Photo of a box spring bed showing where the mattress and box spring sit
Bed bugs often hide in mattresses and box spring beds.

But bed bugs can also hide in carpets, rugs, drapes, curtains, clothing, soft toys, wooden furniture, upholstered items, and many others.

Explanation of what upholstered furniture is and a photo of an upholstered sofa
The couch in the picture above is an example of an upholstered item because it’s covered in material and has stuffing inside.

Before taking a used item home, inspect it very closely for any of these signs of bed bugs. Don’t take it if you think it might have bed bugs.

2.            On the clothes you’re wearing

Bed bugs can be hiding anywhere:

  • It’s possible for bed bugs to infest public chairs, such as those in trains, planes, offices, and coffee shops.
  • Bed bugs can hide in the mattresses or furniture in hotels, motels, backpackers, summer camps, spas, dorm rooms, etc.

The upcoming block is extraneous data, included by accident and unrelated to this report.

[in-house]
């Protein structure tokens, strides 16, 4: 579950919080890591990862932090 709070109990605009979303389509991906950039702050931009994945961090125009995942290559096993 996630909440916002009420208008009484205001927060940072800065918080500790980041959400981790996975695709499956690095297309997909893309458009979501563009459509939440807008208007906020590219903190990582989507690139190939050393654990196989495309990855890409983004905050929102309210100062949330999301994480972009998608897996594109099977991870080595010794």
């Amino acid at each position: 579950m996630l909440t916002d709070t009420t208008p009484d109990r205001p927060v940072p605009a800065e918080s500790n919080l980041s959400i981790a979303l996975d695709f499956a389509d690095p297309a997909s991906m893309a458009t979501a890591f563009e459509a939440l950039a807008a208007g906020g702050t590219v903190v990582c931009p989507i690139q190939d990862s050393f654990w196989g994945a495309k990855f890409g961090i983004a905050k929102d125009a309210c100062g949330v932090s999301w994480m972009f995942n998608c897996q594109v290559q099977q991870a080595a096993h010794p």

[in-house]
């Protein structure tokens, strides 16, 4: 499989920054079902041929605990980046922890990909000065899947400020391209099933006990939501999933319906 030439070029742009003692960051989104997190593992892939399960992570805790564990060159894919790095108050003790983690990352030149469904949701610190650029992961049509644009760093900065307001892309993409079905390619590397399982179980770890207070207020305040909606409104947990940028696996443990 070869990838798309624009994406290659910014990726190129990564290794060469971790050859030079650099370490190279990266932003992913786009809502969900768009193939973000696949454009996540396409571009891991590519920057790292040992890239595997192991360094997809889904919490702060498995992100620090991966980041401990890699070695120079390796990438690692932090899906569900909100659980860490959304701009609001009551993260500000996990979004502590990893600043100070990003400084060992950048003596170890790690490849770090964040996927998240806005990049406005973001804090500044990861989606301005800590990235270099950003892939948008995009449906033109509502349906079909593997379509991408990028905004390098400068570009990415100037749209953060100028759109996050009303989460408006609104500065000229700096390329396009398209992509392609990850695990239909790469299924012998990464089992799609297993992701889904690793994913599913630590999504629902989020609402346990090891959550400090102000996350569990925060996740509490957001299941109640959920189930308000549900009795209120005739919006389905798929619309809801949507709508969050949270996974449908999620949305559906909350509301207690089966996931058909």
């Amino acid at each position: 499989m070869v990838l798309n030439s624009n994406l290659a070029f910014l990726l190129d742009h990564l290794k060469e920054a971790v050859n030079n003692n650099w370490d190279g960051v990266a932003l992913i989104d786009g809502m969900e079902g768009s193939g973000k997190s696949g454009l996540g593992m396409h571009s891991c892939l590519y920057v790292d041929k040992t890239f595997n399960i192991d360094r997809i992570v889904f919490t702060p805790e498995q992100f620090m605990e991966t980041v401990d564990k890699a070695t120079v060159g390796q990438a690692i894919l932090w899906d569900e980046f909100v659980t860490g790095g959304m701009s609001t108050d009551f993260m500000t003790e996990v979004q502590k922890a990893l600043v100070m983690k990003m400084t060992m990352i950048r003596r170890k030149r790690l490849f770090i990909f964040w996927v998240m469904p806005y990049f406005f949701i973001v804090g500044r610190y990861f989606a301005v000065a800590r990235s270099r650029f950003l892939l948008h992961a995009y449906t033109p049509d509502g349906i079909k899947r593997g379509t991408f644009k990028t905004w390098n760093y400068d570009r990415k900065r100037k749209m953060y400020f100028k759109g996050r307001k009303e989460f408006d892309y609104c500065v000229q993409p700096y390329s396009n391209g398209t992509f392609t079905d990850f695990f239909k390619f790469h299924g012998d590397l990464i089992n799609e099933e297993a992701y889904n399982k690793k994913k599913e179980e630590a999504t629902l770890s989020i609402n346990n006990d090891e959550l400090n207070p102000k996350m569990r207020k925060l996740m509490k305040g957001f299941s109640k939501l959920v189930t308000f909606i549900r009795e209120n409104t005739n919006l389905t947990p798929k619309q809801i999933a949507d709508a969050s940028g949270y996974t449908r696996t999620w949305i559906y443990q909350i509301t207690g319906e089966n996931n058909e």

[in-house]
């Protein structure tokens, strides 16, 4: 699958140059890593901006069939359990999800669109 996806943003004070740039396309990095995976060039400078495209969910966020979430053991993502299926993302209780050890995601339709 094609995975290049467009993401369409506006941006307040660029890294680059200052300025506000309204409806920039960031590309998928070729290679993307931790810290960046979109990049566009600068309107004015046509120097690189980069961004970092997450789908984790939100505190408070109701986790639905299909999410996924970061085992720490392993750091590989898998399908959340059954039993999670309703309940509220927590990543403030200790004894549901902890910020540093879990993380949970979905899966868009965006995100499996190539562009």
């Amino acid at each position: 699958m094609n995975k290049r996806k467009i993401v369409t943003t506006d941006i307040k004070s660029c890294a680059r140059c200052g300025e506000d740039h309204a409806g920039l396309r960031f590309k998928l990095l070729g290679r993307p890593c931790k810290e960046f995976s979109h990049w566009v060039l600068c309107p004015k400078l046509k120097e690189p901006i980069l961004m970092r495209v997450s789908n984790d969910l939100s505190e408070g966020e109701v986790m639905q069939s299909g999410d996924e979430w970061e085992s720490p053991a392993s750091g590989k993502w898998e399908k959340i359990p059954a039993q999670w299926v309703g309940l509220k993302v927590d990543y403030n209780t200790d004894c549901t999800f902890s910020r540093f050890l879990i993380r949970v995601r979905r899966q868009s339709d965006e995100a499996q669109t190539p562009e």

• Bed bugs might even be in the homes of your friends or family members.

If you sit or lie down somewhere that has bed bugs, there’s a chance some bed bugs will come out of their hiding place to bite you. Once they’re on you, they might stay hidden in your clothes and get carried back to your house.

As scary as this sounds, it’s extremely unlikely for you to get bed bugs from public spaces. In fact, only 1 or 2% of hotels have bed bugs. And even if you happen to visit one that does, there’s an even smaller chance that you will bring a group home with you that can breed in your house.

3.            On handbags, backpacks, or suitcases

We know that bed bugs can live in public furniture, including the chairs or beds of:

  • Cruise ships
  • Trains
  • Planes
  • Offices
  • Coffee shops
  • Dorm rooms
  • Hotels
  • Motels
  • Backpackers
  • Summer camps
  • Spas